Parking policy gets poor response in Mumbai
Under the residential parking scheme, the citizens are allowed to park on roads outside their housing societies from 8pm to 8am after six months’ payment.mumbai Updated: Feb 13, 2018 00:45 IST
The parking policy, which is meant to encourage citizens to use public transport and fine them for illegal parking, is delayed again, this time owing to lack of public response.
Under the residential parking scheme, the citizens are allowed to park on roads outside their housing societies from 8pm to 8am after six months’ payment. After getting municipal commissioner Ajoy Mehta’s nod for night parking in ‘A’ ward (Churchgate, Cuffe Parade, Kala Ghoda) in January, the BMC received applications from 235 car owners or 39 housing societies requesting parking space on roads. Of them, 69 were rejected. The civic body sent payment notices of Rs1,800 a month to 20 housing societies or 166 car owners who received the no-objection certificate from the traffic police to park on roads. However, only seven housing societies have paid the fees, while three others refused as parking will be allowed for only 12 hours. The remaining have been delaying fee payment.
Taking note of the poor response, the BMC will meet citizen activists in south Mumbai this week. “There was no deadline for paying parking fees. However, as it is a pilot project we only have non-objection certificate from traffic police for six months,” said Kiran Dighavkar, assistant municipal commissioner, A ward. “Many residents had doubts regarding parking timings, towing of vehicles and parking fees. We will also answer these queries in the meetings.”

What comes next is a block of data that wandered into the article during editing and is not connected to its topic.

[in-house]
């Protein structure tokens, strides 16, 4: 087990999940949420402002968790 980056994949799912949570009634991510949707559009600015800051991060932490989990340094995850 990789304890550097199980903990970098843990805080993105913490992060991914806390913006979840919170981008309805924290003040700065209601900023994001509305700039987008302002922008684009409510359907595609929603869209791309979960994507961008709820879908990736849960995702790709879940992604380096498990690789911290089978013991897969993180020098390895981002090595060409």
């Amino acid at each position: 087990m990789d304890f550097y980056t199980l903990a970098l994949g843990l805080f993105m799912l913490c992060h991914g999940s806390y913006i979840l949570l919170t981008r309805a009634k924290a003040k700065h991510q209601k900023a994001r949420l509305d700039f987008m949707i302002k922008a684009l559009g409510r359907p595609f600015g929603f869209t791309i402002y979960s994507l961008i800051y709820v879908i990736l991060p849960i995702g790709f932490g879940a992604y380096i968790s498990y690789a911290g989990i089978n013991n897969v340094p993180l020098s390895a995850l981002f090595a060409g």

The area has a population of nearly 1 lakh 50 thousand people and also sees a floating population of 8 lakh daily. ‘A’ ward is a prime location for commercial complexes and government buildings and sees a heavy density of vehicular traffic. The area also falls under ‘A’ category or the busiest category where parking rates are the highest. The list of roads was forwarded by the BMC to the traffic police department for no-objection certificates and final approval before implementation.
The BMC had said that the scheme is optional. But if a vehicle is illegally parked or at someone’s allocated spot, it will be towed away. Transport experts have welcomed the policy. “It is a comprehensive policy and it will de-congest roads. The only option left with the civic body is to be stringent. The BMC should make the policy compulsory and tow away vehicles if they are illegally parked,” said AV Shenoy, road safety/transport expert, Mumbai Vikas Samiti.